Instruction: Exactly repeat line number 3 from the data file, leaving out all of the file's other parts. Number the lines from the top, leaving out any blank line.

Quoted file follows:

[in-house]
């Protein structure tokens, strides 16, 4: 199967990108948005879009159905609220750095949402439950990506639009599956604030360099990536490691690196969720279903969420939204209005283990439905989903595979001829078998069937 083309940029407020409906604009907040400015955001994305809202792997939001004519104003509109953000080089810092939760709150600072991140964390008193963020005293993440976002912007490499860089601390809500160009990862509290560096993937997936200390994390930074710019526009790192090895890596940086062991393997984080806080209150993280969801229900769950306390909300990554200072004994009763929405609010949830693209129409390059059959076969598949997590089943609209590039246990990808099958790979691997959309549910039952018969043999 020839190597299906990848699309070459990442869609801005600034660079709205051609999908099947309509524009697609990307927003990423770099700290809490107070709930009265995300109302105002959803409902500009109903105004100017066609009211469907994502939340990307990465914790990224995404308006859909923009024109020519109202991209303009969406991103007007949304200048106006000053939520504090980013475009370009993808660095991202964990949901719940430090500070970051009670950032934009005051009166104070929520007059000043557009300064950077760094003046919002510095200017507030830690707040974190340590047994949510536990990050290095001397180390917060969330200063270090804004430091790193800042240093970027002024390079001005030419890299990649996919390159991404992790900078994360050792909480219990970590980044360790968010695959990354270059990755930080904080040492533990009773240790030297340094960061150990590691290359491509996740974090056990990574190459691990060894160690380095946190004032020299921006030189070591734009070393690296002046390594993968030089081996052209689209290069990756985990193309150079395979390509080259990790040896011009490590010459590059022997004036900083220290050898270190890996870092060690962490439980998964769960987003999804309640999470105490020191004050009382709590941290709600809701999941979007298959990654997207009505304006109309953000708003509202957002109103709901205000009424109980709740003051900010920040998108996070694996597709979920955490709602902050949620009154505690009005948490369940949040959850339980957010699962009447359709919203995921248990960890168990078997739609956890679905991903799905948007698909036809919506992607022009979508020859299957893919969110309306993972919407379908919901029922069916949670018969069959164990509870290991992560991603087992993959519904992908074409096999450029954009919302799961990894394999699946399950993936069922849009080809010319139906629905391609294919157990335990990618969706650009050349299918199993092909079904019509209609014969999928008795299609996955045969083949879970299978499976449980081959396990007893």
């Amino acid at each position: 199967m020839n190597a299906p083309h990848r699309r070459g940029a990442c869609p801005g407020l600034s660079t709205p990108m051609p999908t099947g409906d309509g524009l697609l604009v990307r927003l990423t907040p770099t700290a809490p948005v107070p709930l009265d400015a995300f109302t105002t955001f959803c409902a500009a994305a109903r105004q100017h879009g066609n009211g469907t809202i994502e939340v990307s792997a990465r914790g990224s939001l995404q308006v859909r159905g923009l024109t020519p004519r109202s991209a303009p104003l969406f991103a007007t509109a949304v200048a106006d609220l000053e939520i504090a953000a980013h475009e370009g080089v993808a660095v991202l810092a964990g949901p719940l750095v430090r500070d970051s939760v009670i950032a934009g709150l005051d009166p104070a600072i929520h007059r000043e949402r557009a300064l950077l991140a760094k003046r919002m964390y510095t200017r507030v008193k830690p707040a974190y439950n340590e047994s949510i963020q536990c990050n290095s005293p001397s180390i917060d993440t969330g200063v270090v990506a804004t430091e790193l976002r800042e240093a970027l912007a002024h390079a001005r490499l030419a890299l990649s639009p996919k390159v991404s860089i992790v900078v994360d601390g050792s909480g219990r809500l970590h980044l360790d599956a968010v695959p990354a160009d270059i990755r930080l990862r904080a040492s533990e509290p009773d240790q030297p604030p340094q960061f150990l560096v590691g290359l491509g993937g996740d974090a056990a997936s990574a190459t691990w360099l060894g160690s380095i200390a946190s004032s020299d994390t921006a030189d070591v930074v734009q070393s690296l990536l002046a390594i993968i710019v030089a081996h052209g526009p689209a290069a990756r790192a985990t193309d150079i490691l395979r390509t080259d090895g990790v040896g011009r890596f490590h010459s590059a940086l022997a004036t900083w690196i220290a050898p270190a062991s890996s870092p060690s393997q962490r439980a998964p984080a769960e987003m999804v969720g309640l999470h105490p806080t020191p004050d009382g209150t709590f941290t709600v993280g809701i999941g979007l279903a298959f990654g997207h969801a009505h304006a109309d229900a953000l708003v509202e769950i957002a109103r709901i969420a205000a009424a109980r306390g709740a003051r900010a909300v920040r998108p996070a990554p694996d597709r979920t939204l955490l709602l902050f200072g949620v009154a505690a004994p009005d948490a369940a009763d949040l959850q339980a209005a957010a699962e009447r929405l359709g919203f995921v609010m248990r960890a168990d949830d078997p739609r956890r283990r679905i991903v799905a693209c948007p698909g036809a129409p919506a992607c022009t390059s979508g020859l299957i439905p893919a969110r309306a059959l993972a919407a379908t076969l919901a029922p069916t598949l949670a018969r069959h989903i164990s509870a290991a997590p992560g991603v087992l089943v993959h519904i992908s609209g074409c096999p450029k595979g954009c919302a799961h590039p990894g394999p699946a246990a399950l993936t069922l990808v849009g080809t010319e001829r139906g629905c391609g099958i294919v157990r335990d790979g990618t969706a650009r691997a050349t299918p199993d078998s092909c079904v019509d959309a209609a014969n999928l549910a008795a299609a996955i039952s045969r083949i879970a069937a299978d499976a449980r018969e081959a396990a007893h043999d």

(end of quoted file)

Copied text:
């Amino acid at each position: 199967m020839n190597a299906p083309h990848r699309r070459g940029a990442c869609p801005g407020l600034s660079t709205p990108m051609p999908t099947g409906d309509g524009l697609l604009v990307r927003l990423t907040p770099t700290a809490p948005v107070p709930l009265d400015a995300f109302t105002t955001f959803c409902a500009a994305a109903r105004q100017h879009g066609n009211g469907t809202i994502e939340v990307s792997a990465r914790g990224s939001l995404q308006v859909r159905g923009l024109t020519p004519r109202s991209a303009p104003l969406f991103a007007t509109a949304v200048a106006d609220l000053e939520i504090a953000a980013h475009e370009g080089v993808a660095v991202l810092a964990g949901p719940l750095v430090r500070d970051s939760v009670i950032a934009g709150l005051d009166p104070a600072i929520h007059r000043e949402r557009a300064l950077l991140a760094k003046r919002m964390y510095t200017r507030v008193k830690p707040a974190y439950n340590e047994s949510i963020q536990c990050n290095s005293p001397s180390i917060d993440t969330g200063v270090v990506a804004t430091e790193l976002r800042e240093a970027l912007a002024h390079a001005r490499l030419a890299l990649s639009p996919k390159v991404s860089i992790v900078v994360d601390g050792s909480g219990r809500l970590h980044l360790d599956a968010v695959p990354a160009d270059i990755r930080l990862r904080a040492s533990e509290p009773d240790q030297p604030p340094q960061f150990l560096v590691g290359l491509g993937g996740d974090a056990a997936s990574a190459t691990w360099l060894g160690s380095i200390a946190s004032s020299d994390t921006a030189d070591v930074v734009q070393s690296l990536l002046a390594i993968i710019v030089a081996h052209g526009p689209a290069a990756r790192a985990t193309d150079i490691l395979r390509t080259d090895g990790v040896g011009r890596f490590h010459s590059a940086l022997a004036t900083w690196i220290a050898p270190a062991s890996s870092p060690s393997q962490r439980a998964p984080a769960e987003m999804v969720g309640l999470h105490p806080t020191p004050d009382g209150t709590f941290t709600v993280g809701i999941g979007l279903a298959f990654g997207h969801a009505h304006a109309d229900a953000l708003v509202e769950i957002a109103r709901i969420a205000a009424a109980r306390g709740a003051r900010a909300v920040r998108p996070a990554p694996d597709r979920t939204l955490l709602l902050f200072g949620v009154a505690a004994p009005d948490a369940a009763d949040l959850q339980a209005a957010a699962e009447r929405l359709g919203f995921v609010m248990r960890a168990d949830d078997p739609r956890r283990r679905i991903v799905a693209c948007p698909g036809a129409p919506a992607c022009t390059s979508g020859l299957i439905p893919a969110r309306a059959l993972a919407a379908t076969l919901a029922p069916t598949l949670a018969r069959h989903i164990s509870a290991a997590p992560g991603v087992l089943v993959h519904i992908s609209g074409c096999p450029k595979g954009c919302a799961h590039p990894g394999p699946a246990a399950l993936t069922l990808v849009g080809t010319e001829r139906g629905c391609g099958i294919v157990r335990d790979g990618t969706a650009r691997a050349t299918p199993d078998s092909c079904v019509d959309a209609a014969n999928l549910a008795a299609a996955i039952s045969r083949i879970a069937a299978d499976a449980r018969e081959a396990a007893h043999d």